Friday, February 24, 2012

Niblings & Siblings

An fuzzy ultrasound image of a fetus at approx. 12 weeks.
Can you tell what it is yet? No, me neither, but apparently this is a mass of tissue fast developing into a second niece or nephew, ready to depart the Mothership sometime in August.  Check out that brain symmetry! The fetus is obviously a genius.  Well, we do share about 25% of our DNA.

To be honest, it's all a bit weird for nephew Alexander. He is tremendously excited, having lobbied for a sibling over the years, but he'll be six in the summer and he is so very used to being the centre of everyone's attention. He is the only grandchild for both sets of grandparents and has many non-familial uncle and aunt figures who have no children of their own. He lives on the grounds of a boarding school full of older children who treat him as a mascot. He's expressed nothing negative about the new baby - except his fear that he or she may eat his Lego - but he's began to misbehave.

A toddler (Rosie) looking slightly anxious as she holds
a crying baby (me), circa. New Year 1981
So I made a book for Alex about what it means to be a big brother or sister, with photographs of my big sister and I and a rather romanticised account of our childhood together. I included radical gender politics such as
"The main difference between being a big brother like you or a big sister like your Mummy is that brothers and sisters wear different kinds of clothes."
illustrated with photographs of my sister in a ballgown and my sister dressed up as our male school music teacher (even Rosie can't remember what she was doing). My own phase of transvestism was far more prolonged. I wore bow-ties, all the time. Sometime I even wore a cravat.  But then what nine year old girl living in a suburban terrace doesn't experiment with that look? I think I thought I was James Bond.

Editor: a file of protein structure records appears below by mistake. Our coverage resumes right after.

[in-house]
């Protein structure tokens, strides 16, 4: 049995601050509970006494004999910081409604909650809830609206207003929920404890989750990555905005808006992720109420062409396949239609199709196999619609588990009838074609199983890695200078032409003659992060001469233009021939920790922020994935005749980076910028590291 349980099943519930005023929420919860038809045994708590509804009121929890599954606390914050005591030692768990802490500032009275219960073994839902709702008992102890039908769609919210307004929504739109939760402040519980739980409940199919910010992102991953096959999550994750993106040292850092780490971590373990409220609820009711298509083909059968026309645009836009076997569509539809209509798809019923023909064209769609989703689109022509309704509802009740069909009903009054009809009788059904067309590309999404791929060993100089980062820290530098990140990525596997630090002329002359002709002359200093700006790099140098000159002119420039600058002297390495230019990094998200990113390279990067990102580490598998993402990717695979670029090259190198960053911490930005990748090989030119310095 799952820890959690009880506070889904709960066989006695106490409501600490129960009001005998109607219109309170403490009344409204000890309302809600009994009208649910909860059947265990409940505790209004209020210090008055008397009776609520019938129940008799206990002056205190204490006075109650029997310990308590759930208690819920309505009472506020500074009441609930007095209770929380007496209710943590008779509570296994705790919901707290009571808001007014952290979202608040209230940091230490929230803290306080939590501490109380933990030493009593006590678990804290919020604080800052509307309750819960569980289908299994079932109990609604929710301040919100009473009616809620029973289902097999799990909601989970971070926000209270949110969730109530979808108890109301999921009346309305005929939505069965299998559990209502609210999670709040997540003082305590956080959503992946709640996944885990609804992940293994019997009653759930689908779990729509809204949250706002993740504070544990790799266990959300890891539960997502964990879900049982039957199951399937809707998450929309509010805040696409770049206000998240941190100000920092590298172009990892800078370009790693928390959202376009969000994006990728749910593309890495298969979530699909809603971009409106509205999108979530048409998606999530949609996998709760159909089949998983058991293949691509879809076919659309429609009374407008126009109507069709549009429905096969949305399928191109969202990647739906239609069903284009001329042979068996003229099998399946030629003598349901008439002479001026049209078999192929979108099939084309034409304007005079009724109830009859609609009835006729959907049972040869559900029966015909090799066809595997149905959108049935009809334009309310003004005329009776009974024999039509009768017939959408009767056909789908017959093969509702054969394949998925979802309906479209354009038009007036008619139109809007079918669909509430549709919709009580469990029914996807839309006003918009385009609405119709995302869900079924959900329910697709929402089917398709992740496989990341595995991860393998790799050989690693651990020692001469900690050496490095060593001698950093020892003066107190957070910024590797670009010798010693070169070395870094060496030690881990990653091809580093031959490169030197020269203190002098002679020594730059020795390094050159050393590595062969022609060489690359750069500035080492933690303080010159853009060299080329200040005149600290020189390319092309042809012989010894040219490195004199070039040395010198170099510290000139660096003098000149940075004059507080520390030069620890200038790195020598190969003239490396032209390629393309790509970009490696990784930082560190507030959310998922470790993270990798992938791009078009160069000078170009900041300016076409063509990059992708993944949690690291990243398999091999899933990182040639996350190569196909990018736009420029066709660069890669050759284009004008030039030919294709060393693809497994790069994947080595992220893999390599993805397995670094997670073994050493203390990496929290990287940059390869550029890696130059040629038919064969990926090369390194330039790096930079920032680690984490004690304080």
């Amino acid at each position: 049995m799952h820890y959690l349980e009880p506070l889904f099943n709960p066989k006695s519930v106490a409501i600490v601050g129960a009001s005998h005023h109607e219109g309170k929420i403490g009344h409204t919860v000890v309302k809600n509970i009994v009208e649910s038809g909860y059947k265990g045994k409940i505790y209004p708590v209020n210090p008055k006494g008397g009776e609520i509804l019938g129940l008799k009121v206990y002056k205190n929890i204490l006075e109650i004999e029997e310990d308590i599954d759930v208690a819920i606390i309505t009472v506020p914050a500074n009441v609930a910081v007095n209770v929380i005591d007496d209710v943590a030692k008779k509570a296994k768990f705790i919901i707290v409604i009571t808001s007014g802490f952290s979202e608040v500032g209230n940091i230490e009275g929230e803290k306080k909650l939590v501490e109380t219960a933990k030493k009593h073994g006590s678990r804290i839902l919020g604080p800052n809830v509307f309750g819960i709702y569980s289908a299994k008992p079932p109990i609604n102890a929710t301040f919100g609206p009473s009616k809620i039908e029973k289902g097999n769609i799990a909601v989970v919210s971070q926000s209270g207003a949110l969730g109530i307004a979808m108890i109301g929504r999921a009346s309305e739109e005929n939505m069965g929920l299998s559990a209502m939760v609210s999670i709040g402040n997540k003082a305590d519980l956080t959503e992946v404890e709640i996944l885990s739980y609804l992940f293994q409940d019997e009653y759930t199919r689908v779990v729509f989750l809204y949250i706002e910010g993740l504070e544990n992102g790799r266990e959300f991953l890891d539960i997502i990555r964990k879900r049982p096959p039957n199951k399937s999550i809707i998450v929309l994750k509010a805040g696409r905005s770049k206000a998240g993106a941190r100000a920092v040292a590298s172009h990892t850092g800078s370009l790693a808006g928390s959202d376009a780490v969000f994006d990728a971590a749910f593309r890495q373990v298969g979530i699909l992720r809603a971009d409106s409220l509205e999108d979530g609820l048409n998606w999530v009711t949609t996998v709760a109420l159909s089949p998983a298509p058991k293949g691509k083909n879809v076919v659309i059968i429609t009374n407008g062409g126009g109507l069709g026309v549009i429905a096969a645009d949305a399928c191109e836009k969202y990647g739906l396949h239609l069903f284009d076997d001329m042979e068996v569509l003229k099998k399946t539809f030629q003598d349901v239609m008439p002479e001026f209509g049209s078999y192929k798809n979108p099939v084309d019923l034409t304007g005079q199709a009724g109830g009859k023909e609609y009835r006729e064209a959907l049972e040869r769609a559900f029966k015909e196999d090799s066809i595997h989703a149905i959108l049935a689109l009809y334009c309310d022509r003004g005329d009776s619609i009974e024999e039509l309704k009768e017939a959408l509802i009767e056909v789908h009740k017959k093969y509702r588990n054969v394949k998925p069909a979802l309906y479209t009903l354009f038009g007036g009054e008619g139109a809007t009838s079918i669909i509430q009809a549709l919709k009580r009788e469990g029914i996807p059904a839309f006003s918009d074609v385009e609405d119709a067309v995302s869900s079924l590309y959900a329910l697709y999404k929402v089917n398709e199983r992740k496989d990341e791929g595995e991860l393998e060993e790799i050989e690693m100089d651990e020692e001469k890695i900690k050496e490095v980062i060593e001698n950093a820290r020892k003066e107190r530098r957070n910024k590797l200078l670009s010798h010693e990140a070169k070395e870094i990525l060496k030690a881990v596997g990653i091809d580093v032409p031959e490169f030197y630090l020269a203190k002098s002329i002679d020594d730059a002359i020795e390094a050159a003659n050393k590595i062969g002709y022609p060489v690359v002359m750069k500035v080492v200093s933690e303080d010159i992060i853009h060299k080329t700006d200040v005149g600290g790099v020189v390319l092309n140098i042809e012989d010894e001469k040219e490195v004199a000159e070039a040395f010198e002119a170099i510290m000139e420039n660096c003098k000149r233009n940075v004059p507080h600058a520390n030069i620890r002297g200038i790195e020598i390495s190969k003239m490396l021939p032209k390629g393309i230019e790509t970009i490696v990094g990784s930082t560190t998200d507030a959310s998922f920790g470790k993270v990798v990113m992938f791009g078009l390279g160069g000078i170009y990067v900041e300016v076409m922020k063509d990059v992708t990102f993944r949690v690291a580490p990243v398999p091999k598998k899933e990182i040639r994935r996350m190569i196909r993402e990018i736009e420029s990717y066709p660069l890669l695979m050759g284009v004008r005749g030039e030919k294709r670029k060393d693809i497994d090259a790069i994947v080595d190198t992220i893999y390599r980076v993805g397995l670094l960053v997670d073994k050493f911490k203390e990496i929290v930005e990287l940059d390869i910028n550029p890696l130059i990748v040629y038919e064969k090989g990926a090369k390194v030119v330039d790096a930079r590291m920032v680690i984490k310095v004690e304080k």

A small girl (me) makes a face from
behind an older girl's shoulder.

I unearthed a great number of photographs which revealed a lot about both our relationship and the foundation of our different personalities. Rosemary is not a very serious person, but is demonstrably more sensible than I am, and is frequently posed in a sober fashion while I'm pulling a silly face or, more times than I care to admit, posing in a state of undress. I really did like to take my clothes off as a child. Well, Saville Row tailoring can so easily overheat one.

The book naturally omitted the bitter feud between my sister and I which started with a torn poster of Kylie Minogue in1989 and continued unabated for the next six or seven years. Of course, I didn't tear the poster. Why would I? She threatened to dismember my panda unless I confessed.

Illness brought about our eventual entente. In the book I wrote
"When I was almost grown up, I got sick and never got better. Your Mummy helped to look after me. She took messages to my friends and teachers at school.
"Although I couldn't walk properly, I didn't want to use a wheelchair in case people stared at me. Your Mummy encouraged me to use a wheelchair and pushed me in it so that I could go out and have fun again. If people stared at me, your Mummy stared back."
Two small girls and their father with a small canon.
Rosie came through for me, after I got sick, while my folks were still floundering. We'd squabbled throughout our teenage years up to that point, but after that point we rarely argued (the notable exception being one occasion where she made a very hurtful remark and I promptly poured a glass of water over her head). Rosie invited me to spend the weekend with her at university in Southampton and suggested I borrow a wheelchair from somewhere so that she could take me Christmas shopping. I was very nervous but reassured that I wouldn't encounter anybody I knew, or anyone I'd have to meet again. My parents continued to flounder somewhat, until they came to pick me up and the four of us went for a walk in the park together. After that they were sold that a wheelchair was not like a coffin, a symbol of lost hope, something you never got out of, once you got in.

Two teenage girls and their father with a canon on the
ramparts of a fort or castle somewhere.
Having found the above picture of us playing with a canon, I wrote on the next page
"Big brothers and sisters stand up for their little brothers and sisters. If anyone is unkind to me, your Mummy fires a canon ball at them." 
And lo and behold, as I made my way through the photos of a decade later, I found this, another of Rosie lighting an imaginary fuse.  My sister is not only prepared to fire a canon, it's something of a habit with her. So watch out.

1 comment:

Vic said...

Awww, what a lovely post. And top use of "niblings" :)